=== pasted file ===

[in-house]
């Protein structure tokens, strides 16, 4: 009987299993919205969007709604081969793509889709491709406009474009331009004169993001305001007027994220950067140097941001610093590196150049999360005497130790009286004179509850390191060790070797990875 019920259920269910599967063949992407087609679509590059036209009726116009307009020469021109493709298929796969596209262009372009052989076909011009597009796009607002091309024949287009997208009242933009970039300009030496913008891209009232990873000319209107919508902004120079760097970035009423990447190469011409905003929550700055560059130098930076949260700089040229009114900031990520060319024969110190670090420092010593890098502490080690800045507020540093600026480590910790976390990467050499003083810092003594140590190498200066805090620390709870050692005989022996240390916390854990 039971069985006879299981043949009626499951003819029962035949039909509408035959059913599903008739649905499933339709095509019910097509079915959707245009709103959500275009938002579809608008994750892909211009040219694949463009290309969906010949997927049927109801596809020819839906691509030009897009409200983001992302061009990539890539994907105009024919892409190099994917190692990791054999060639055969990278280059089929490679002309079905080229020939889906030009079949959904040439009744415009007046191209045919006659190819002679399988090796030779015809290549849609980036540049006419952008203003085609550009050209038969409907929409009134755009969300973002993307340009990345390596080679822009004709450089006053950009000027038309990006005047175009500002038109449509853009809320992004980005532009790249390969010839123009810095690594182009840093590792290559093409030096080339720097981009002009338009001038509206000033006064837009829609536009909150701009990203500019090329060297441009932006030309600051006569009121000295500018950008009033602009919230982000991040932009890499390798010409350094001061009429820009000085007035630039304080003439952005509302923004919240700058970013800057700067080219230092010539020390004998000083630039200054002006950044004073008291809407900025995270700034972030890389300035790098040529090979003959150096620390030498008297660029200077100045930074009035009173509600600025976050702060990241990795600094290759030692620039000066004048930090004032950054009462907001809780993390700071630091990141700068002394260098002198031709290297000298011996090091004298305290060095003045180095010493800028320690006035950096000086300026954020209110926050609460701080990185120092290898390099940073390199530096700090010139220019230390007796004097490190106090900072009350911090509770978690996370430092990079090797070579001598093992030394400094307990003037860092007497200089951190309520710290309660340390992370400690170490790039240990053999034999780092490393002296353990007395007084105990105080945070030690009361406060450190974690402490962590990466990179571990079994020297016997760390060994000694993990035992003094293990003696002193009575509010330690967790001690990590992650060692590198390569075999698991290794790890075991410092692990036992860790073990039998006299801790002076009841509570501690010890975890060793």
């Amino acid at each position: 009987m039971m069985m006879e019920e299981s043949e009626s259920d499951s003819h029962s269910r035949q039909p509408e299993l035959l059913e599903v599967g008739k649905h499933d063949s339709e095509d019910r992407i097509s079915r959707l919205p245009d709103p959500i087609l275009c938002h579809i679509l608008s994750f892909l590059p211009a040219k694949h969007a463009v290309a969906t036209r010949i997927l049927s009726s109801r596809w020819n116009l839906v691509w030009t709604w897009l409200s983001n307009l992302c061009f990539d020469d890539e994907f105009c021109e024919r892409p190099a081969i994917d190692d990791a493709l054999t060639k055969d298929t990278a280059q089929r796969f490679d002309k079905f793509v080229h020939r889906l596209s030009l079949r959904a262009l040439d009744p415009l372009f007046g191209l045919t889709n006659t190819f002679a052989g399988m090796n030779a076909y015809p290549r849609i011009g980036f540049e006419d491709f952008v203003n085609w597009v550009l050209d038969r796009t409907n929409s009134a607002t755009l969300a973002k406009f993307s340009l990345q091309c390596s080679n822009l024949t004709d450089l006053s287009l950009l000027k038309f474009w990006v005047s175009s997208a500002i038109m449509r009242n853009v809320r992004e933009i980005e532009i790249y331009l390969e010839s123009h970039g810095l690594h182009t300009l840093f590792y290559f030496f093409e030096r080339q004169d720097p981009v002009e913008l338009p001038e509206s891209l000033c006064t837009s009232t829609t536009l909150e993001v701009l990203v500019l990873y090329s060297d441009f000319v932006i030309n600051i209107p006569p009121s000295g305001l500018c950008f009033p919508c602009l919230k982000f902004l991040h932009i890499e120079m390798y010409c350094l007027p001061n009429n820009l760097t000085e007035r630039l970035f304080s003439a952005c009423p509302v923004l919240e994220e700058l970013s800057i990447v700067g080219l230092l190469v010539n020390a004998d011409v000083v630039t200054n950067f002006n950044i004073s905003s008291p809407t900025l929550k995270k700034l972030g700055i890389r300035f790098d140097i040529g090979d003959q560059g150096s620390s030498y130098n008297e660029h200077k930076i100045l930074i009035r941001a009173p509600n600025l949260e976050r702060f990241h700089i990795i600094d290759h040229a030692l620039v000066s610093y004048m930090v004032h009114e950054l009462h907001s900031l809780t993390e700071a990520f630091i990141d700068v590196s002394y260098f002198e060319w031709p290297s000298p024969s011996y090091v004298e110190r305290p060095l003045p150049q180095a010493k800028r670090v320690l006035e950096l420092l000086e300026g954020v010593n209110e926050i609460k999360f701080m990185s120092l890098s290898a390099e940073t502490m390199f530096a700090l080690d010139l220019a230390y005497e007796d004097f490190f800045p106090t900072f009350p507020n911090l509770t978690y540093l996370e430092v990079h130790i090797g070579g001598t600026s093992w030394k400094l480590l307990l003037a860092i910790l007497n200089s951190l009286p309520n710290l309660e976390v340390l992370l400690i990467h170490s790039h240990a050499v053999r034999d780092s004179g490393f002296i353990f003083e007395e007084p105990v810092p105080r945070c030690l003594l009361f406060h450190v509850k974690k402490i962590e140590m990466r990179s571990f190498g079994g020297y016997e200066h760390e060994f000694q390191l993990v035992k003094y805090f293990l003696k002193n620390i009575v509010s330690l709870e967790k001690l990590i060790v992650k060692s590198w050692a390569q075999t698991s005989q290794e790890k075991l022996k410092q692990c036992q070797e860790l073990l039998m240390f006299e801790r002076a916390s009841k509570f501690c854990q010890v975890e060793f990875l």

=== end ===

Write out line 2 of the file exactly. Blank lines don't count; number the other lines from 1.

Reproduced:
């Protein structure tokens, strides 16, 4: 009987299993919205969007709604081969793509889709491709406009474009331009004169993001305001007027994220950067140097941001610093590196150049999360005497130790009286004179509850390191060790070797990875 019920259920269910599967063949992407087609679509590059036209009726116009307009020469021109493709298929796969596209262009372009052989076909011009597009796009607002091309024949287009997208009242933009970039300009030496913008891209009232990873000319209107919508902004120079760097970035009423990447190469011409905003929550700055560059130098930076949260700089040229009114900031990520060319024969110190670090420092010593890098502490080690800045507020540093600026480590910790976390990467050499003083810092003594140590190498200066805090620390709870050692005989022996240390916390854990 039971069985006879299981043949009626499951003819029962035949039909509408035959059913599903008739649905499933339709095509019910097509079915959707245009709103959500275009938002579809608008994750892909211009040219694949463009290309969906010949997927049927109801596809020819839906691509030009897009409200983001992302061009990539890539994907105009024919892409190099994917190692990791054999060639055969990278280059089929490679002309079905080229020939889906030009079949959904040439009744415009007046191209045919006659190819002679399988090796030779015809290549849609980036540049006419952008203003085609550009050209038969409907929409009134755009969300973002993307340009990345390596080679822009004709450089006053950009000027038309990006005047175009500002038109449509853009809320992004980005532009790249390969010839123009810095690594182009840093590792290559093409030096080339720097981009002009338009001038509206000033006064837009829609536009909150701009990203500019090329060297441009932006030309600051006569009121000295500018950008009033602009919230982000991040932009890499390798010409350094001061009429820009000085007035630039304080003439952005509302923004919240700058970013800057700067080219230092010539020390004998000083630039200054002006950044004073008291809407900025995270700034972030890389300035790098040529090979003959150096620390030498008297660029200077100045930074009035009173509600600025976050702060990241990795600094290759030692620039000066004048930090004032950054009462907001809780993390700071630091990141700068002394260098002198031709290297000298011996090091004298305290060095003045180095010493800028320690006035950096000086300026954020209110926050609460701080990185120092290898390099940073390199530096700090010139220019230390007796004097490190106090900072009350911090509770978690996370430092990079090797070579001598093992030394400094307990003037860092007497200089951190309520710290309660340390992370400690170490790039240990053999034999780092490393002296353990007395007084105990105080945070030690009361406060450190974690402490962590990466990179571990079994020297016997760390060994000694993990035992003094293990003696002193009575509010330690967790001690990590992650060692590198390569075999698991290794790890075991410092692990036992860790073990039998006299801790002076009841509570501690010890975890060793």